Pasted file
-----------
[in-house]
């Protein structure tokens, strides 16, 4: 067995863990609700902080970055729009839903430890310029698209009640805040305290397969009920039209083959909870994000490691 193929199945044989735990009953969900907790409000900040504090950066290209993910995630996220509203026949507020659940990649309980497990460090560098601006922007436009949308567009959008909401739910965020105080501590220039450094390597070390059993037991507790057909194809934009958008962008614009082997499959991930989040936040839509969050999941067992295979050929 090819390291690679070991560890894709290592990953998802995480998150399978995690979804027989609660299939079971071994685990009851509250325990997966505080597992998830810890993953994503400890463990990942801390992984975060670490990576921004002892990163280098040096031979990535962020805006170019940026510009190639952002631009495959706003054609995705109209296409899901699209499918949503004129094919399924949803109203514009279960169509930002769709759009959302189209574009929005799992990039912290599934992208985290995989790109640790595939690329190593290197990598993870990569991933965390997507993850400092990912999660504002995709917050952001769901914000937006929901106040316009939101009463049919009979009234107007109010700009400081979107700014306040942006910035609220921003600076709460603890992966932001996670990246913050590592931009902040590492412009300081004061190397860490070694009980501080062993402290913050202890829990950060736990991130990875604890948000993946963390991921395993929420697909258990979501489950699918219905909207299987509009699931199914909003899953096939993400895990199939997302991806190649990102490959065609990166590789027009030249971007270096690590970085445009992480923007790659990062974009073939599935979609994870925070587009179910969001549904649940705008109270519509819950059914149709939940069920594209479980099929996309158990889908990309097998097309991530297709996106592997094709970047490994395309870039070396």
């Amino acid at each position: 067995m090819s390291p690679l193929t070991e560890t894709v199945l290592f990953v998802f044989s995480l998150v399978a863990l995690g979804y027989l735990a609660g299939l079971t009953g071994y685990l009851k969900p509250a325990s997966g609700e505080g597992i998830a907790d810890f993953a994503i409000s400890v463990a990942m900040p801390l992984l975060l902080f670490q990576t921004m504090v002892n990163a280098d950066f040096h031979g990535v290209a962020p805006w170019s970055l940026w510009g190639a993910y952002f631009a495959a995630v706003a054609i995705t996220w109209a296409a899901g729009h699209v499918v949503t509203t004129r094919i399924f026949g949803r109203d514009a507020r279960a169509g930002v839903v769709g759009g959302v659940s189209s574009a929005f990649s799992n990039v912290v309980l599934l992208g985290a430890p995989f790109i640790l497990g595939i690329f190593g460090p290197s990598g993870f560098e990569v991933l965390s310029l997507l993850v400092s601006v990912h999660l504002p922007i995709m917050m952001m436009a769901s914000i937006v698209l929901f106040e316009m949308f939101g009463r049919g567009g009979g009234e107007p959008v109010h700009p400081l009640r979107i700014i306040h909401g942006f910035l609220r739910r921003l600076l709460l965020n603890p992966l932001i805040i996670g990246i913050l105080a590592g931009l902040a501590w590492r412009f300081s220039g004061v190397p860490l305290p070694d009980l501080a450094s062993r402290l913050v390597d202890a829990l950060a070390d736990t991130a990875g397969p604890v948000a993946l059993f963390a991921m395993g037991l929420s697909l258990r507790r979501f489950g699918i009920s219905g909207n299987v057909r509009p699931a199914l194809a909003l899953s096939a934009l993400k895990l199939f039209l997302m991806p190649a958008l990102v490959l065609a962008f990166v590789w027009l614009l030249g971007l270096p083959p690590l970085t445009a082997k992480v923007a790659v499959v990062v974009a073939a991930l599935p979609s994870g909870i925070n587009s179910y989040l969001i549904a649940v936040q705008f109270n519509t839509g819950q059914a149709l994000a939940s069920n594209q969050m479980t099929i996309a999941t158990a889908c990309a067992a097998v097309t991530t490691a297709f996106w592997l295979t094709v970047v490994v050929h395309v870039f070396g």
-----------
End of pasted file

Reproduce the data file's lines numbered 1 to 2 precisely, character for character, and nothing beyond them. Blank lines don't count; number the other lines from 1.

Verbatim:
[in-house]
């Protein structure tokens, strides 16, 4: 067995863990609700902080970055729009839903430890310029698209009640805040305290397969009920039209083959909870994000490691 193929199945044989735990009953969900907790409000900040504090950066290209993910995630996220509203026949507020659940990649309980497990460090560098601006922007436009949308567009959008909401739910965020105080501590220039450094390597070390059993037991507790057909194809934009958008962008614009082997499959991930989040936040839509969050999941067992295979050929 090819390291690679070991560890894709290592990953998802995480998150399978995690979804027989609660299939079971071994685990009851509250325990997966505080597992998830810890993953994503400890463990990942801390992984975060670490990576921004002892990163280098040096031979990535962020805006170019940026510009190639952002631009495959706003054609995705109209296409899901699209499918949503004129094919399924949803109203514009279960169509930002769709759009959302189209574009929005799992990039912290599934992208985290995989790109640790595939690329190593290197990598993870990569991933965390997507993850400092990912999660504002995709917050952001769901914000937006929901106040316009939101009463049919009979009234107007109010700009400081979107700014306040942006910035609220921003600076709460603890992966932001996670990246913050590592931009902040590492412009300081004061190397860490070694009980501080062993402290913050202890829990950060736990991130990875604890948000993946963390991921395993929420697909258990979501489950699918219905909207299987509009699931199914909003899953096939993400895990199939997302991806190649990102490959065609990166590789027009030249971007270096690590970085445009992480923007790659990062974009073939599935979609994870925070587009179910969001549904649940705008109270519509819950059914149709939940069920594209479980099929996309158990889908990309097998097309991530297709996106592997094709970047490994395309870039070396």